Team Machine can’t figure out if Shaw is compromised, if she has come back to destroy the Machine or to help them exact retribution on Samaritan. And Shaw can’t figure it out either. She blanks and glitches, but her simulation-Root doesn’t care. She wants Shaw to come back to bed and they’ll figure it out in the morning. She wants Shaw to come back home with her and they’ll figure it out tomorrow.

After killing Greer, Reese, and then turning her gun on herself, Shaw tells Root that when she was in captivity, when she was being tortured, “when things got too bad, there was one place I would go to in my mind — you. It was you. You were my safe place.”

When she kills herself, Greer forces her to start the simulation again, from the beginning.

Dream sequences can often feel cheap and exploitive, but Person of Interest‘s decision to reunite us with Shaw through her own imagination was a brilliant, gutsy move. Shaw is guarded, closed off, cagey; you’re only ever seeing a fraction of her desires, her motivation. “6,741” opens up Shaw to the audience completely. We know her better than any character on the show now. We know her better than the Machine does. We know she needs to be her own hero. We know she needs Root’s unbreakable love.

It’s been a deeply frustrating and exhausting year for lesbian and bisexual TV viewers, but for one hour last night, Person of Interest allowed us to stop feeling like disregarded hangers-on and enjoy television with our brains and hearts like straight white guys get to do every night of the week, all year long. And by taking so many pains to give Shaw’s return the weight and pathos it deserved, the show also crafted one of the best episodes in its spectacular five-season run. The writing, the editing, the music, the directing, the acting. The perfectly proportioned genre puzzle pieces that make POI so special (and, ironically, make it such a hard sell). It’s a breathless, emotional, shocking hour of television that has every critic in raptures. The AV Club graded it an A and IGN gave it a 10 and called it “a masterpiece.”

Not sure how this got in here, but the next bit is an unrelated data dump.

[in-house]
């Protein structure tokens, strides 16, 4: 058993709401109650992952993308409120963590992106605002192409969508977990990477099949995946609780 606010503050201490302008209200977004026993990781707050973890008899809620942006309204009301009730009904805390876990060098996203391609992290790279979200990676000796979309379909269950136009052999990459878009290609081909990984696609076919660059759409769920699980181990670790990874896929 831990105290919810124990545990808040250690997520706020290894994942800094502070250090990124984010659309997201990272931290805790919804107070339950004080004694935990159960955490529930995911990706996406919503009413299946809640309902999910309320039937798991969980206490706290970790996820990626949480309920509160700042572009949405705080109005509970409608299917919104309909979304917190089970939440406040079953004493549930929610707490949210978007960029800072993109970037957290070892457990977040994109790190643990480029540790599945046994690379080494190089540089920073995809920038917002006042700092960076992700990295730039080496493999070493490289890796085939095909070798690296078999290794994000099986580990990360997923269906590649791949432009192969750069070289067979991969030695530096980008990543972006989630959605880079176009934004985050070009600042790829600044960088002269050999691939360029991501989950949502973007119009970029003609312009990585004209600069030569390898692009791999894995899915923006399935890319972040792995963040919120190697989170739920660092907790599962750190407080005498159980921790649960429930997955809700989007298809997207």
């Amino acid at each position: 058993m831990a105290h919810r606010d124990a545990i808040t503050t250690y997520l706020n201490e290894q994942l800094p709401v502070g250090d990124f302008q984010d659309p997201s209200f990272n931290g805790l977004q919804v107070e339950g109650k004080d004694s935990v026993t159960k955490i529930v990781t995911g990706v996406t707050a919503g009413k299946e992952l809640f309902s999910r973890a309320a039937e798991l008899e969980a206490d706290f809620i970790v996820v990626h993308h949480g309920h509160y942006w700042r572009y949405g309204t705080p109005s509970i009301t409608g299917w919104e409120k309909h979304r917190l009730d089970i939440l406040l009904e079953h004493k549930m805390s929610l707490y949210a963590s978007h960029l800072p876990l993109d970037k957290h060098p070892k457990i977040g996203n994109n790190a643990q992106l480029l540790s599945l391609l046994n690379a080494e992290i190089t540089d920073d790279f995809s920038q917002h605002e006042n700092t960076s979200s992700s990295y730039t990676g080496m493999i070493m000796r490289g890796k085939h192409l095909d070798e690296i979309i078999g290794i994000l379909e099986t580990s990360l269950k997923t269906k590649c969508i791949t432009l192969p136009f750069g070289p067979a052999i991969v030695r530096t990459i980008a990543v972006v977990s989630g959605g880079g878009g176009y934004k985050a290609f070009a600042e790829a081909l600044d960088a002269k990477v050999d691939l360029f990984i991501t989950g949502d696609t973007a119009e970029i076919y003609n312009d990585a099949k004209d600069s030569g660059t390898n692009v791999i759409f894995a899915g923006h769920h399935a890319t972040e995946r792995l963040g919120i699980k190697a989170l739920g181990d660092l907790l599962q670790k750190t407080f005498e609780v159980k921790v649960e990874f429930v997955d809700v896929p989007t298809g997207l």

All it takes is treating two women with scorching on-screen chemistry the same way you’d treat an opposite-sex pairing with that same rare and wondrous spark.

Want to change the world? There’s nothing to it.

Heather Hogan is an Autostraddle managing editor who lives in New York City with her partner, Stacy, and their cackle of rescued pets. She's a member of the Television Critics Association, the Gay and Lesbian Entertainment Critics Association, and a Rotten Tomatoes Tomatometer critic. You can also find her on Facebook, Twitter, and Instagram.

Heather has written 891 articles for us.

86 Comments

  1. Also Root got hit by a stray bullet and survived! I saw on tumblr she’s now called the immortal lesbian! Root the immortal lesbian Queen here to fuck up your shitty tropes! 😀

  2. “Being a lesbian or bisexual woman who loves TV is like showing up as Charlie Bucket to wander through Willy Wonka’s wonderland: Everyone else feels entitled to as much lickable wallpaper, edible mushrooms, and everlasting Gobstoppers as they can get their hands on. We’re just lucky to be there.”

    Whoa, that hit home this morning, and not just about tv.